By Sharon Mager, BCM/D Correspondent
New Beginnings Church and Ministries, the church I had been so deeply involved with both physically and emotionally since its conception eight years ago, was struggling. The Pasadena, Md., church had always drawn a modest crowd, but attendance had dwindled down to less than 30 every Sunday. Finances were tight.
Then, in March, came what we thought might be the knockout blow: our founder and pastor, John Lovelady, made the heart-breaking announcement that the Lord had called him to minister in a church in Florida. John was bi-vocational but had invested countless hours and measureless energy into the church.
Despite the dedication, however, the church had fallen into a rut. We had barely enough to pay John a part-time salary. With the economy failing, we knew we would have nothing to pay a new pastor. We could just eek out the rent. We gave our wonderful pulpit supply pastors very small love offerings.
Our tiny leadership team struggled trying to keep up with administrative tasks, keeping the congregation informed, the pulpit filled and the ministries going. Continual meetings were wearing us out. We were fortunate that we didn’t have bickering or division.
The options were clear and daunting: we could move to a less expensive location, meet at another church at a different time, become a new church plant, or close the doors. I knew that merging with another church was an option, but one I personally did not favor and spoke against because I didn’t like losing our autonomy.
As a correspondent for BaptistLIFE, I attended a luncheon during Southern Baptist President Johnny Hunt’s visit to Baltimore. There, Dallas Bumgarner, now campus pastor of Grace Place, Dundalk, asked me how New Beginnings was doing. I shared with him about our difficulties.
Later that evening, Brian Zimmerman, pastor of Streetlite Christian Fellowship, Federal Hill, approached me and told me that he was talking to Dallas about looking for a satellite site in Pasadena. Dallas told him, “You’ve got to talk to Sharon Mager.”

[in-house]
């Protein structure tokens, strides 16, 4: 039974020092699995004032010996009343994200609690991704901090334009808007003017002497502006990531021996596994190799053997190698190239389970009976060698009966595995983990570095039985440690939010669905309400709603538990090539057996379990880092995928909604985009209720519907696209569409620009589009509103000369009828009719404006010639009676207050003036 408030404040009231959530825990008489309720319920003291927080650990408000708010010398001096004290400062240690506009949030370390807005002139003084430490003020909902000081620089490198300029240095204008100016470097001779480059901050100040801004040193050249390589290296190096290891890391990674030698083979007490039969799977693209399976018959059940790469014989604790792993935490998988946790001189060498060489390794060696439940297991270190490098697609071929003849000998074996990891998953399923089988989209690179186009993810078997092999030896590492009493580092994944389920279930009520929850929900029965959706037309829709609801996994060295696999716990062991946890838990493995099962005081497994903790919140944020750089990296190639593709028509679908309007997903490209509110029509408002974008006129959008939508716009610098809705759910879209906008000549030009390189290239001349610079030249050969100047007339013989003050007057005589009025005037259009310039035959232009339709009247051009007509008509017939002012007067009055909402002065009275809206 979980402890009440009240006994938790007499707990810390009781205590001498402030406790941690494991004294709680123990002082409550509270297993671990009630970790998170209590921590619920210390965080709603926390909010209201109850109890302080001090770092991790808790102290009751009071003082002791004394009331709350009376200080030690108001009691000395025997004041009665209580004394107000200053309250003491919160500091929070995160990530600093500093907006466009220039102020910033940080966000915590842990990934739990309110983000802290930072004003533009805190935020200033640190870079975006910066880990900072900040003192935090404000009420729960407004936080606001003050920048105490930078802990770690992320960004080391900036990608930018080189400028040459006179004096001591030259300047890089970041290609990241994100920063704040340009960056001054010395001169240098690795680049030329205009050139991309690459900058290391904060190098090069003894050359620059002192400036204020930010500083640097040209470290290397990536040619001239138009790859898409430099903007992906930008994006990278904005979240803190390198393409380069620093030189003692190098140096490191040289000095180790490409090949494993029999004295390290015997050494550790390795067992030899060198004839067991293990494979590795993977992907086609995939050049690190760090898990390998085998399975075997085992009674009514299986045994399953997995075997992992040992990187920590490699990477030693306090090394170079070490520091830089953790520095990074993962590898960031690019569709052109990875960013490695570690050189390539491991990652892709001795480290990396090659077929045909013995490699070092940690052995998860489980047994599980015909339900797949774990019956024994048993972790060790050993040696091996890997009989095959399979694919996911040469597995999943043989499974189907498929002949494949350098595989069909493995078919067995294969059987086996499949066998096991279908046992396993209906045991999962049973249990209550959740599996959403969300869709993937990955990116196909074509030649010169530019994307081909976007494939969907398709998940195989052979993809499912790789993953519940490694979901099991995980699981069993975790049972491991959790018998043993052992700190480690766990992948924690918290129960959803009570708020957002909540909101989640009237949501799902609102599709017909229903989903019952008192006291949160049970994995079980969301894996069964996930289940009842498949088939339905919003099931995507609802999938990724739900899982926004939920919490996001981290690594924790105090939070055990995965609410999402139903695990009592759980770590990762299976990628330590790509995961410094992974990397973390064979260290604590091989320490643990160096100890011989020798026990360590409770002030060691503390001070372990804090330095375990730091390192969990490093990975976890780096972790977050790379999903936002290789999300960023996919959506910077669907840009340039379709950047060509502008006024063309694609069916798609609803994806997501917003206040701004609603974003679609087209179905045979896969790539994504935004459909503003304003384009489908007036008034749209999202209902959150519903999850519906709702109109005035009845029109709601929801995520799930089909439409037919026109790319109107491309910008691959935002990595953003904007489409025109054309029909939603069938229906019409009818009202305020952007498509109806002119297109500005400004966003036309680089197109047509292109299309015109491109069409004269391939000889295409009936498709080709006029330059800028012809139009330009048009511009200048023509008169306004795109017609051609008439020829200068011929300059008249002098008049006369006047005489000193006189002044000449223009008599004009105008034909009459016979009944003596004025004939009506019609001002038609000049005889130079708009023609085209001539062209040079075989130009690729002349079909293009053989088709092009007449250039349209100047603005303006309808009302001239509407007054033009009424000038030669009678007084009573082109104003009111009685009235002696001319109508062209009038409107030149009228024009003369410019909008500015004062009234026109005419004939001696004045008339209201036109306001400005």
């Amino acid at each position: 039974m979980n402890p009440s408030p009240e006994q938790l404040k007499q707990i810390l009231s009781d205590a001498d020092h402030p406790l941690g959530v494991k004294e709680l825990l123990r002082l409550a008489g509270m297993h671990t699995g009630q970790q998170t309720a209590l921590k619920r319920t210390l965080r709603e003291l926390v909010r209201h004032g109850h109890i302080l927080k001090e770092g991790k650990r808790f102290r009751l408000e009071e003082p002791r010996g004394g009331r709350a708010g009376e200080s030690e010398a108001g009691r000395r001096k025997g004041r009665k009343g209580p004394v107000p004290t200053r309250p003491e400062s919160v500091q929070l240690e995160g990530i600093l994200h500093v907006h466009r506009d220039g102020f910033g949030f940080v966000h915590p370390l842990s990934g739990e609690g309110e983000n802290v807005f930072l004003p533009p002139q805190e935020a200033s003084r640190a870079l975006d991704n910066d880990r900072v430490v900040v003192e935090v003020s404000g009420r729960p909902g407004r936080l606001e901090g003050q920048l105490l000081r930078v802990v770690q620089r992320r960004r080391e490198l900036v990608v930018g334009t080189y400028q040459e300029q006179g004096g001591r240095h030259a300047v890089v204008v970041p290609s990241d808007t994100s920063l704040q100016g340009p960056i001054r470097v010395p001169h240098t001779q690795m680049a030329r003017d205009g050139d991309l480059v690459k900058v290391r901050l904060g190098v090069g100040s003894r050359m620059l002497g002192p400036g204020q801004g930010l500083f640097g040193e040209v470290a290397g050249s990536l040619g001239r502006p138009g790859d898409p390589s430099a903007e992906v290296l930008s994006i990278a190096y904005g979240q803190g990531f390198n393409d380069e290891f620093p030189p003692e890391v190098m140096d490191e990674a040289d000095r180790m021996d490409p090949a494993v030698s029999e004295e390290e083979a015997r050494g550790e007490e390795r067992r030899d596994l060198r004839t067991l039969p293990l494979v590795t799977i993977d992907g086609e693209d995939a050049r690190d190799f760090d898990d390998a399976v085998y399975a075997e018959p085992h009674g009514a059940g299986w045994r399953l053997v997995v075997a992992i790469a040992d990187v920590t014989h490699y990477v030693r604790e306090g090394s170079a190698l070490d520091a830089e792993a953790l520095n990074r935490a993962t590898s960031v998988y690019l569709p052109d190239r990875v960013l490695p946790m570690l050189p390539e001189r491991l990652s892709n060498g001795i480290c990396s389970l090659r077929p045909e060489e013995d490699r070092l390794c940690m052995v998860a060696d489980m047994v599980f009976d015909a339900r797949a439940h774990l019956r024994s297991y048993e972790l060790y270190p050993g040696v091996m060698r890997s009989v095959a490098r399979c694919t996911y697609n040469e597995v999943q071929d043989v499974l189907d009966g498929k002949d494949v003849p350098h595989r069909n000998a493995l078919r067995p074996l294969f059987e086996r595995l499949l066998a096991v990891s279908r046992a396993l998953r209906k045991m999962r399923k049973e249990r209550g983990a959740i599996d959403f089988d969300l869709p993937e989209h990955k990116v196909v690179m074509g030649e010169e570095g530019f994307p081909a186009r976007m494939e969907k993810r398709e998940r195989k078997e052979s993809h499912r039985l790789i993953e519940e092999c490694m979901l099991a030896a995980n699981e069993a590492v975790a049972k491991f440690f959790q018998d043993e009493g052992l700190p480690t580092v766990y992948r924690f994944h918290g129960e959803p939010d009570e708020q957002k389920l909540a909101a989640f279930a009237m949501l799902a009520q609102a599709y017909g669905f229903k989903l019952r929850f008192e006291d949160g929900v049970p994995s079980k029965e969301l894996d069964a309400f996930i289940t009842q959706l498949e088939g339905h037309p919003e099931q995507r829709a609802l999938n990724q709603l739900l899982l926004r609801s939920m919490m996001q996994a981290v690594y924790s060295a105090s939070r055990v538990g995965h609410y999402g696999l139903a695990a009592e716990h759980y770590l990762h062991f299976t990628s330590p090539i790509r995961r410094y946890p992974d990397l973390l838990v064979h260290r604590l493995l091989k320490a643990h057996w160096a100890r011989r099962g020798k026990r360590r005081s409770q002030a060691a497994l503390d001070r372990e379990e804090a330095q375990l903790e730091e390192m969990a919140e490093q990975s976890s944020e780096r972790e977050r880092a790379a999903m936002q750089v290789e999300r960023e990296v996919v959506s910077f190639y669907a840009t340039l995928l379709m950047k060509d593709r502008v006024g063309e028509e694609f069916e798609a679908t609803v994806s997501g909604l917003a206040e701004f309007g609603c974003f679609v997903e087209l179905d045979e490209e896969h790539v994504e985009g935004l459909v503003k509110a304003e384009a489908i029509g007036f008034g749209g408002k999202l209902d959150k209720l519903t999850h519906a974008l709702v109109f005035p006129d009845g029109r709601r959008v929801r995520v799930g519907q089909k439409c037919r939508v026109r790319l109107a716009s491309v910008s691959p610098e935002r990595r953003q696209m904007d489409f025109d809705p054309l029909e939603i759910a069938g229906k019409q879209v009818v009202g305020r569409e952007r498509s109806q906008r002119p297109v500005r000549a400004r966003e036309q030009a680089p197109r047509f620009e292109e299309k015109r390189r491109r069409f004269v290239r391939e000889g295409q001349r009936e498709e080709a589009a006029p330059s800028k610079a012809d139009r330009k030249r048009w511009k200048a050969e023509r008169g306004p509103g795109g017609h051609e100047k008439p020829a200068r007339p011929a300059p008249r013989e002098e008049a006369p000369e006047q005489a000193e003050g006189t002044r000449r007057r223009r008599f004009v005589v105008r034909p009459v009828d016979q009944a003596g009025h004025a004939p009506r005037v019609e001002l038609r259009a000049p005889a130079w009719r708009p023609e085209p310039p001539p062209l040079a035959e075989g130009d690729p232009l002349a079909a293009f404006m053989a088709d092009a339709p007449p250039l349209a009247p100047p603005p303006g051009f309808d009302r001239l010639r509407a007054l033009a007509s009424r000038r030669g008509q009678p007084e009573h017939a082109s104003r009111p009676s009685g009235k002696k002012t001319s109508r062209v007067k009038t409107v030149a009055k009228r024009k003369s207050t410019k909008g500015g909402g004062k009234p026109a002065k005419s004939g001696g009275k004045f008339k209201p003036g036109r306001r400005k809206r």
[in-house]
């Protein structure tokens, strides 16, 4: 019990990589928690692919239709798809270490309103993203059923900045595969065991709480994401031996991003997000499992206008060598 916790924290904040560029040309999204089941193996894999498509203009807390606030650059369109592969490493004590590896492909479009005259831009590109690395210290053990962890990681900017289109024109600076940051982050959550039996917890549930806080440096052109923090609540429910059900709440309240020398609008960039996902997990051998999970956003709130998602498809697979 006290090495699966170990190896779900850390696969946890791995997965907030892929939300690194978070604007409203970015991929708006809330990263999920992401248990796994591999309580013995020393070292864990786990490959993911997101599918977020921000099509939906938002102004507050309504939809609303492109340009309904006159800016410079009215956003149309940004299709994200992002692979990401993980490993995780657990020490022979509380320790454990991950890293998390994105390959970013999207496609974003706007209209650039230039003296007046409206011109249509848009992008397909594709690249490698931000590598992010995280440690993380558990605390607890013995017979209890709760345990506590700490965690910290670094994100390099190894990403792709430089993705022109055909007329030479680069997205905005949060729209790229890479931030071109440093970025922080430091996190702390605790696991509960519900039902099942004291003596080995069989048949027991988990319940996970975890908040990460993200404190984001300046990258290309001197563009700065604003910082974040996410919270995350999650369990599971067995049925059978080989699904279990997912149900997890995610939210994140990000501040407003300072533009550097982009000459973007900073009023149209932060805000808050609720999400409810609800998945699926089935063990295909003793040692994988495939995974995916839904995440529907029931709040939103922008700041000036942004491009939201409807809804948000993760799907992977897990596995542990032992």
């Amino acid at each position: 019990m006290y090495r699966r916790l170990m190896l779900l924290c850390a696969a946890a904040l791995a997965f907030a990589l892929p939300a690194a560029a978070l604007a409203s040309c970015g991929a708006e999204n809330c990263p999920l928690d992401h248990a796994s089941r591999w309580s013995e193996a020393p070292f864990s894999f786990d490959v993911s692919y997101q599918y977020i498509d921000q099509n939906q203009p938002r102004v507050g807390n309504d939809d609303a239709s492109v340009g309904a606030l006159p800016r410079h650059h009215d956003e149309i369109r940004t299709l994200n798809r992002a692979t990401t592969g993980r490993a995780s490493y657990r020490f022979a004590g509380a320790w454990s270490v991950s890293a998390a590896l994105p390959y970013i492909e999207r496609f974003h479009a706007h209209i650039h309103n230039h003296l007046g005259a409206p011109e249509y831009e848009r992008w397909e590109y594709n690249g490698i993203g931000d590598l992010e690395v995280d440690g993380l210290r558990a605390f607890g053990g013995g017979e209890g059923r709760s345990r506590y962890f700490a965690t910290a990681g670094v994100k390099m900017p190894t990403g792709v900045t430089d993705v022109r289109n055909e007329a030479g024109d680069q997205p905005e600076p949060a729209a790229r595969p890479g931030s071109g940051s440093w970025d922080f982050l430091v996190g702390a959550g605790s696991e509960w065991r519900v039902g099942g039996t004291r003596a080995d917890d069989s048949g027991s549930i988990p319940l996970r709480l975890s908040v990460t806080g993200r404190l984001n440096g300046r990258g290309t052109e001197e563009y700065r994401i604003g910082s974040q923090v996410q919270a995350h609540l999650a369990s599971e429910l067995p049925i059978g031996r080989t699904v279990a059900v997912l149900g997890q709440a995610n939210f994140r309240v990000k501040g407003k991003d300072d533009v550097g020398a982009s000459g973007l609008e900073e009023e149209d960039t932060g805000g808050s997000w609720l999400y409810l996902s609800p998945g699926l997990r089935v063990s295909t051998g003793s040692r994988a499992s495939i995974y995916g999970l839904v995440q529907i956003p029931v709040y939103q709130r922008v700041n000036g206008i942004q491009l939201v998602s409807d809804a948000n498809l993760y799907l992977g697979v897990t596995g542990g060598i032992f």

So Brian and I talked while in a buffet line (as the true Southern Baptists we were) and after hearing about New Beginnings, Brian said, “Your leadership people need to get with mine.”
I had mixed feelings. I thought, “Oh no, here we go, losing our identity, our coziness and becoming one of those ‘new’ churches with a different leadership style.”
When Johnny Hunt preached that night I had the inescapable feeling that the Holy Spirit was speaking directly to me. Hunt told listeners that it’s not about what we want—God gives the orders and we follow.
And I realized that I was selfish, not wanting change because it wouldn’t be comfortable. If God wants to use a merger, or satellite, or any other vehicle, it’s His church and if this was the way He wanted to use our church to see people won to Christ, grow in their walks and ultimately planting more churches and furthering the kingdom, who was I to stand in the way?
I repented that night of my selfishness.
The two church leadership teams met. It was an amazing time of discovery as we found that both churches were similar. After several months of prayer, questioning and soul searching, New Beginnings voted to become Streetlite Pasadena, a satellite of Streetlite Christian Fellowship based in Federal Hill.
God had been preparing both churches for this merger, showing himself in so many ways—laying it on Brian’s heart to begin a church in Pasadena, bringing us together at the banquet, and even preparing the praise band at New Beginnings last year for changes that we didn’t know were coming. Our praise band included myself, playing flute, a guitar player and two vocalists. Last December, I began teaching myself keyboard and one of our vocalists, Karl Philhower, began teaching himself bass guitar. By January, we were both playing new instruments. We were amazed and we laughed about it then, not knowing God was preparing us. Bob Smith, now the campus pastor, assumed the lead role, and Karl played bass and back-up vocals.
The church was revamped with fresh paint, lighting and other renovations. It’s not the same. I knew it wouldn’t be. New Beginnings aren’t easy but sometimes they’re necessary.
Throughout the transition, I held on to one of my favorite verses from Jer. 29:11, “For I know the plans I have for you,” declares the LORD, “plans to prosper you and not to harm you, plans to give you hope and a future” (NIV).
In other words, when it’s the worst of times, God still has the best of times in store for us.